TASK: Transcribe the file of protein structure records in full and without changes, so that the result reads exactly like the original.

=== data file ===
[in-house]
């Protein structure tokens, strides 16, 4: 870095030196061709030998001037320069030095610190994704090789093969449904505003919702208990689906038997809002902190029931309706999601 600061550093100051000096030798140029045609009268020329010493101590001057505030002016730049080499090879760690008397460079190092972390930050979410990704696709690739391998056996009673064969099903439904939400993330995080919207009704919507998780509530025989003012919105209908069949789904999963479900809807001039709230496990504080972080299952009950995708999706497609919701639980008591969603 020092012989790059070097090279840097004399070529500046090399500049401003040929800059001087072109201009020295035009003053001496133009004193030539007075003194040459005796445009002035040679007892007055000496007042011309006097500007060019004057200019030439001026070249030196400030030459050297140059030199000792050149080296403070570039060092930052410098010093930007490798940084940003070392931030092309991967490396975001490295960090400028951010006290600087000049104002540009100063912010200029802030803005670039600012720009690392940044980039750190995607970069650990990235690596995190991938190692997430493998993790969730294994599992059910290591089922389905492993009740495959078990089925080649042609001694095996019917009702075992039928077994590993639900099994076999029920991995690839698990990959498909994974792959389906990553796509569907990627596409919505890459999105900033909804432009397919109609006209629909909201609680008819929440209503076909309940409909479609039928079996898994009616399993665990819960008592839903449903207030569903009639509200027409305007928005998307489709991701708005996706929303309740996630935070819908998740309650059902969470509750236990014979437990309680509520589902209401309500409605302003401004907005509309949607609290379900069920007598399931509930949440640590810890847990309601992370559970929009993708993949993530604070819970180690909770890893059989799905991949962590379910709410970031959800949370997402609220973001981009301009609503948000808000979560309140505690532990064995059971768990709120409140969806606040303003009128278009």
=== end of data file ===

[in-house]
């Protein structure tokens, strides 16, 4: 870095030196061709030998001037320069030095610190994704090789093969449904505003919702208990689906038997809002902190029931309706999601 600061550093100051000096030798140029045609009268020329010493101590001057505030002016730049080499090879760690008397460079190092972390930050979410990704696709690739391998056996009673064969099903439904939400993330995080919207009704919507998780509530025989003012919105209908069949789904999963479900809807001039709230496990504080972080299952009950995708999706497609919701639980008591969603 020092012989790059070097090279840097004399070529500046090399500049401003040929800059001087072109201009020295035009003053001496133009004193030539007075003194040459005796445009002035040679007892007055000496007042011309006097500007060019004057200019030439001026070249030196400030030459050297140059030199000792050149080296403070570039060092930052410098010093930007490798940084940003070392931030092309991967490396975001490295960090400028951010006290600087000049104002540009100063912010200029802030803005670039600012720009690392940044980039750190995607970069650990990235690596995190991938190692997430493998993790969730294994599992059910290591089922389905492993009740495959078990089925080649042609001694095996019917009702075992039928077994590993639900099994076999029920991995690839698990990959498909994974792959389906990553796509569907990627596409919505890459999105900033909804432009397919109609006209629909909201609680008819929440209503076909309940409909479609039928079996898994009616399993665990819960008592839903449903207030569903009639509200027409305007928005998307489709991701708005996706929303309740996630935070819908998740309650059902969470509750236990014979437990309680509520589902209401309500409605302003401004907005509309949607609290379900069920007598399931509930949440640590810890847990309601992370559970929009993708993949993530604070819970180690909770890893059989799905991949962590379910709410970031959800949370997402609220973001981009301009609503948000808000979560309140505690532990064995059971768990709120409140969806606040303003009128278009």